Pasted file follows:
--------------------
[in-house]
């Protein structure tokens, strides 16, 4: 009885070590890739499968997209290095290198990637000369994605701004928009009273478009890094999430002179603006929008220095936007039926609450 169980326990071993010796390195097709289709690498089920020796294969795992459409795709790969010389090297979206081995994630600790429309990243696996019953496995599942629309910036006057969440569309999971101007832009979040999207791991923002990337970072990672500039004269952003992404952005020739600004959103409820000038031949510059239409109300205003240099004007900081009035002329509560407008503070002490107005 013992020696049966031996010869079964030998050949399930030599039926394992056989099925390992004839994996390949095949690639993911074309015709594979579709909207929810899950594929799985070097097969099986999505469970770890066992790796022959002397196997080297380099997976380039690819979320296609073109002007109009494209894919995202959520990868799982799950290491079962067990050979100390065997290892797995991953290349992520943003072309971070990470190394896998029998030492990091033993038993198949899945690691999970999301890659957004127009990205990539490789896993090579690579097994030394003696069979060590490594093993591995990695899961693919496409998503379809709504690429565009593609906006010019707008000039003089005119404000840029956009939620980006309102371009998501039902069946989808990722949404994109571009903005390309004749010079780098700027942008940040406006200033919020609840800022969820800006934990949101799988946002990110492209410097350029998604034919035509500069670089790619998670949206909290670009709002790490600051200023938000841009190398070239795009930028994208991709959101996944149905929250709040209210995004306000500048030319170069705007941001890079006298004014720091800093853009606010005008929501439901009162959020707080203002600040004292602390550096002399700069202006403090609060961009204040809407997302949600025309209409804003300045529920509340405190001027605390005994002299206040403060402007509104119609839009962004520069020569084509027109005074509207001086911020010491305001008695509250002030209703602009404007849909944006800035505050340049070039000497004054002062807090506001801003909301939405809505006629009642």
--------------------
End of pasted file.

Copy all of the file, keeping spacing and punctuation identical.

[in-house]
């Protein structure tokens, strides 16, 4: 009885070590890739499968997209290095290198990637000369994605701004928009009273478009890094999430002179603006929008220095936007039926609450 169980326990071993010796390195097709289709690498089920020796294969795992459409795709790969010389090297979206081995994630600790429309990243696996019953496995599942629309910036006057969440569309999971101007832009979040999207791991923002990337970072990672500039004269952003992404952005020739600004959103409820000038031949510059239409109300205003240099004007900081009035002329509560407008503070002490107005 013992020696049966031996010869079964030998050949399930030599039926394992056989099925390992004839994996390949095949690639993911074309015709594979579709909207929810899950594929799985070097097969099986999505469970770890066992790796022959002397196997080297380099997976380039690819979320296609073109002007109009494209894919995202959520990868799982799950290491079962067990050979100390065997290892797995991953290349992520943003072309971070990470190394896998029998030492990091033993038993198949899945690691999970999301890659957004127009990205990539490789896993090579690579097994030394003696069979060590490594093993591995990695899961693919496409998503379809709504690429565009593609906006010019707008000039003089005119404000840029956009939620980006309102371009998501039902069946989808990722949404994109571009903005390309004749010079780098700027942008940040406006200033919020609840800022969820800006934990949101799988946002990110492209410097350029998604034919035509500069670089790619998670949206909290670009709002790490600051200023938000841009190398070239795009930028994208991709959101996944149905929250709040209210995004306000500048030319170069705007941001890079006298004014720091800093853009606010005008929501439901009162959020707080203002600040004292602390550096002399700069202006403090609060961009204040809407997302949600025309209409804003300045529920509340405190001027605390005994002299206040403060402007509104119609839009962004520069020569084509027109005074509207001086911020010491305001008695509250002030209703602009404007849909944006800035505050340049070039000497004054002062807090506001801003909301939405809505006629009642």